Harl Vincent was the pen name of Harold Vincent Schoepflin (born Buffalo, New York, 19 October 1893; died Los Angeles, California, 5 May 1968), a mechanical engineer employed by Westinghouse who specialized in the installation of large electrical apparatus. He was an early reader of Hugo Gernsback's original science fiction magazine, Amazing Stories, and it wasn't long before he decided to try his hand at writing science fiction. He proved to have a talent for writing readable prose, and his first published story, "The Golden Girl of Munan", appeared in the June 1928 issue of Amazing.
Some beginning writers find that when they've succeeded in making a professional sale, the writing bug goes away. For Vincent, it had the opposite effect. He found himself writing story after story, and succeeded in placing them in the science fiction magazines. Altogether, he published 54 stories between 1928 and 1935, and another 20 between 1938 and 1942, making him one of the most prolific writers of the era. However, by the time science fiction began to move beyond the pulp magazines after World War II, Vincent had dropped out of the field. Apart from the occasional early story published in an anthology, the only fiction to see book publication under Vincent's name was the 1966 novel The Doomsday Planet.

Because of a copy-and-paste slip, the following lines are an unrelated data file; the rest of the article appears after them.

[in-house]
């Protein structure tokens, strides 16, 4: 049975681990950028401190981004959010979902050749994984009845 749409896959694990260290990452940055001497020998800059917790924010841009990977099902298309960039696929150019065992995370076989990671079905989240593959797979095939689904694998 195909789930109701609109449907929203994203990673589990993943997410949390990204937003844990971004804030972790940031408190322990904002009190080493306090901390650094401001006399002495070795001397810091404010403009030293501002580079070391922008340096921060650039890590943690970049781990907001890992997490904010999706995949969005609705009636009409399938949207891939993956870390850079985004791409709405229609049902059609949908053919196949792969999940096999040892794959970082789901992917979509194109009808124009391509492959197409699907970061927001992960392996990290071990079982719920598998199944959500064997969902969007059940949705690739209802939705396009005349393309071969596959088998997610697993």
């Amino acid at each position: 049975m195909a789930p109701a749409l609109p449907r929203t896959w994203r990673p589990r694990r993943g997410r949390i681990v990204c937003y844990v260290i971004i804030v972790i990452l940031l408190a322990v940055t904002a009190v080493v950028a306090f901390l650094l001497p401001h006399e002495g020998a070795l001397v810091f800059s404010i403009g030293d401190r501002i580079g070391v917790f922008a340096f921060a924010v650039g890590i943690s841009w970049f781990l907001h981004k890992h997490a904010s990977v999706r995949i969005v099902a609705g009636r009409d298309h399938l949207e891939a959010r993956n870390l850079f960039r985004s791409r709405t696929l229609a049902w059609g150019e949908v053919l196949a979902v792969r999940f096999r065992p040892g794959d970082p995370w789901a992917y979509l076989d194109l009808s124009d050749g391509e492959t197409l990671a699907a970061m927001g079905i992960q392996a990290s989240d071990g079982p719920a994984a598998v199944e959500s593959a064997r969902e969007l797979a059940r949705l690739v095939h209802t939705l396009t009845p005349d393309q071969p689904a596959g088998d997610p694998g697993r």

But with the rise of the internet, and the accident of old stories falling into the public domain, Vincent's fiction is starting to see the light of day again. His story "Creatures of Vibration" from the January 1932 issue of Astounding Stories was uploaded into Project Gutenberg on July 26, 2007, and can be found here. And since the March 1931 issue of Astounding, containing Vincent's story "Terrors Unseen", has fallen into my hands, I've taken it upon myself to resurrect this story as well (in a multipart format suitable for the blog medium). I now present, for the first time since its original publication 77 years ago, part 1 of "Terrors Unseen".
by Harl Vincent